Last week we finished our series on the proper sequence to photo editing. (Sharpening with the High Pass Filter). It’s been fun taking this journey with you, and I appreciate all of your feedback on the series.
Tomorrow is World Backup Day. So today let’s talk about document and photo backup. This week I received emails from three different customers who either had a hard drive or an External Hard Drive (EHD) crash, which resulted in their losing all of their digital supplies. They were contacting designers from whom they had purchased before, trying to recover some of the products they had previously purchased. I’m always glad to help when that happens, but in reality, it’s not likely that anyone is going to be able to recover 100% of what they lose in a crash, whether it is digi-products or photos. So I thought this would be a good time to review ways to backup our data.
I’ve listed 6 backup options below, with a few facts for each option.
- Save to an EHD:
- EHD’s are typically very easy to use.
- Prices have come down, making EHDs more affordable than ever before.
- EHD’s do run the risk of failure.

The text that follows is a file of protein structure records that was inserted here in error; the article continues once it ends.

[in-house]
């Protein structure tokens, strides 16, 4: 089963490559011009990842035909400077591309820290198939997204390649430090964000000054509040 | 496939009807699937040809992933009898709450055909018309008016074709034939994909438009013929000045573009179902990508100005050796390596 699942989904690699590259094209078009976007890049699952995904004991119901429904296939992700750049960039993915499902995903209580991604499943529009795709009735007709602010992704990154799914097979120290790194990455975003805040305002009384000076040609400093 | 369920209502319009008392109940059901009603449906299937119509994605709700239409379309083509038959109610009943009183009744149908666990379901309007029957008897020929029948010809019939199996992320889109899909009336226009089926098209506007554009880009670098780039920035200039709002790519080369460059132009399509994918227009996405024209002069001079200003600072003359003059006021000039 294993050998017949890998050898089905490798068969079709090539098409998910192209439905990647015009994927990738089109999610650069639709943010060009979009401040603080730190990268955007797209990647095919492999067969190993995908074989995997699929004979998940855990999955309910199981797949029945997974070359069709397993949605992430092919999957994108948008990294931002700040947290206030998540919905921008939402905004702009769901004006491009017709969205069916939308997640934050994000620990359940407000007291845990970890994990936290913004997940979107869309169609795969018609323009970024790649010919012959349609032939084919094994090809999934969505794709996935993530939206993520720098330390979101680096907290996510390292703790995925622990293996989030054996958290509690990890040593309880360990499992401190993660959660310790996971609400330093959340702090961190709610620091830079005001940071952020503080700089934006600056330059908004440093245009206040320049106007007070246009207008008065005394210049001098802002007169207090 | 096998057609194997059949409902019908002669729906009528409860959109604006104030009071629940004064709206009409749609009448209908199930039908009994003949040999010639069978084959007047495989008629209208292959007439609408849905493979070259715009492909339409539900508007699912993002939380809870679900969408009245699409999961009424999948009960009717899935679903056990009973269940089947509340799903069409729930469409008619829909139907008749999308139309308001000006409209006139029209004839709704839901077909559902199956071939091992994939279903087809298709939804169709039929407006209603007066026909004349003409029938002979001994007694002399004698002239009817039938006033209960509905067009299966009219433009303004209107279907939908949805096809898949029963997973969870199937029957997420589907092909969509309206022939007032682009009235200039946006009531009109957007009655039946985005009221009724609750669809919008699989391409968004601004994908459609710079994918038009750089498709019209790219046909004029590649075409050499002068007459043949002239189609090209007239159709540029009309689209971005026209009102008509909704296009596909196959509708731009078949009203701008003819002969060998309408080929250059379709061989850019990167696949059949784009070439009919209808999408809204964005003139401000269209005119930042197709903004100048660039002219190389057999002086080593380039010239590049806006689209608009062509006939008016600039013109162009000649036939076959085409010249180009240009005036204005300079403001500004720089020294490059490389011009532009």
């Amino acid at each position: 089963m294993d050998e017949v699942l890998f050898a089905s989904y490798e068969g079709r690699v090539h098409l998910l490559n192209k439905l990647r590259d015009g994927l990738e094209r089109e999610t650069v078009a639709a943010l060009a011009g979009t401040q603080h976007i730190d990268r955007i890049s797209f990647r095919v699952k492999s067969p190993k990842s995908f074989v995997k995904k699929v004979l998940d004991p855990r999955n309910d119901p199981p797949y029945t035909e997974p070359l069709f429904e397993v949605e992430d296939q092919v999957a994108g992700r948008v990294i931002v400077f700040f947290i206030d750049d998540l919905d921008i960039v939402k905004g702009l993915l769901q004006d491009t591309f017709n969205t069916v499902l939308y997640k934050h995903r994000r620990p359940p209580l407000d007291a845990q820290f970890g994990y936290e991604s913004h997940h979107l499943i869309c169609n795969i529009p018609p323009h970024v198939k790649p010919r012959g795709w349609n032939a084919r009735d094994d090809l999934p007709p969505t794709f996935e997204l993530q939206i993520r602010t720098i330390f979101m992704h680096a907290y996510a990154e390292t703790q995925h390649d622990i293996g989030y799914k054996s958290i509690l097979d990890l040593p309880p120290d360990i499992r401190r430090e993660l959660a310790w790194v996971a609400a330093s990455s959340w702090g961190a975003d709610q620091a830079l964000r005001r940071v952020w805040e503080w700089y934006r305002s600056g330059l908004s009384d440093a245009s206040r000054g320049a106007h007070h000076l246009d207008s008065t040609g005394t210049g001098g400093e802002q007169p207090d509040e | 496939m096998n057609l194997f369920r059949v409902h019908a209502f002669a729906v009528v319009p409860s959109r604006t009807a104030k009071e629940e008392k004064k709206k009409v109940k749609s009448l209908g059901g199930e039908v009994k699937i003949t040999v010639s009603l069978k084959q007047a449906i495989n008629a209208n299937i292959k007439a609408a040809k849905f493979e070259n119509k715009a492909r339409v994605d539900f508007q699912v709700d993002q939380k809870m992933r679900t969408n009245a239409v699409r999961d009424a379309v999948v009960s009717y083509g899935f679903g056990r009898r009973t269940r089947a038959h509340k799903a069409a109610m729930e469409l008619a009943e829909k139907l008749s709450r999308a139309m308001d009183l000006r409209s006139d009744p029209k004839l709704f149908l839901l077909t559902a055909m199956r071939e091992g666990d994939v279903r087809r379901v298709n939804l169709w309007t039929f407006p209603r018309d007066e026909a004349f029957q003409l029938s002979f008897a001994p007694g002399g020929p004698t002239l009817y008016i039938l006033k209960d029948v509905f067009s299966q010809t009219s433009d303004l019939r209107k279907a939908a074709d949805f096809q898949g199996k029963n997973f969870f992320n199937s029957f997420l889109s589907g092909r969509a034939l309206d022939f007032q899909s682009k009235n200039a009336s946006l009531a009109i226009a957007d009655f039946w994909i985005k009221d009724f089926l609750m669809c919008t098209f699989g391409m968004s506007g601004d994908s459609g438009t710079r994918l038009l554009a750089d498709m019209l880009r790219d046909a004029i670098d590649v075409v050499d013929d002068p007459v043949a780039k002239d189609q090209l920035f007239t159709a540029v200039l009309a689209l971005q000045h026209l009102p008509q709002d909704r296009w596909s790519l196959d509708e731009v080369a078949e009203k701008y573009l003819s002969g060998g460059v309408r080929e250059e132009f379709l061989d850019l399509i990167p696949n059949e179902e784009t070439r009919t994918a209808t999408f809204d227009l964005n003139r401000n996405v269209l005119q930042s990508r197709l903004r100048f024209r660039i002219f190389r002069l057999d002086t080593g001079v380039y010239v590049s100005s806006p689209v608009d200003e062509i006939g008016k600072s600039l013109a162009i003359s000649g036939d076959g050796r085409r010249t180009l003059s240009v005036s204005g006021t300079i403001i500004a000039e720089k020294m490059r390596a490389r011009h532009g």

- Solid State Drives have less risk of failing.
- Burn to a DVD:
- While this is a reliable method, it can be time-consuming.
- DVD’s can be stored in a second location (away from your home), which provides safety.
- This can become expensive if you have a lot of data to backup.
- You have to remember to keep burning new data.
- Put on a USB Flash Drive:
- USB Drives are portable, making them easy to store in another location for safety.
- Flash Drives are not always reliable.
- You have to remember to keep backing up new data.
- Save to a NAS Device:
- A NAS device (network attached storage) is a server whose sole purpose is to save data.
- You can set an automatic backup and just let it run.
- They can be expensive. (PC Reviews on NAS devices).
- Cloud Storage:
- Dropbox; iCloud; Google Drive; OneDrive: Many of us already use these storage devices for saving documents or transferring files. Typically, for the amount of data that most of us probably have, we would need to pay for additional storage to make this a completely viable option.
- Amazon Prime Members get ulimted storage in Amazon’s Prime Photos.
- My experience with Dropbox is that sometimes it can be quirky.
- Online Backup:
The recommendation by professionals is that you choose and consistently backup in 2 ways.
I personally back up in 3 ways:
- I have several hard-drives in my computer, and backup my digi-supplies and photo from one hard drive to another. (I only do this because the extra drive was there and empty, so why not use it.)
- I back up to an EHD.
- I use BackBlaze as an online backup.
Here is an article that compares BackBlaze to Carbonite and iDrive. (Advert)
I hope this is helpful for you as you think about protecting your data. The last thing any of us want to do is lose our photos, our digi-supplies, or the layouts we work so hard on!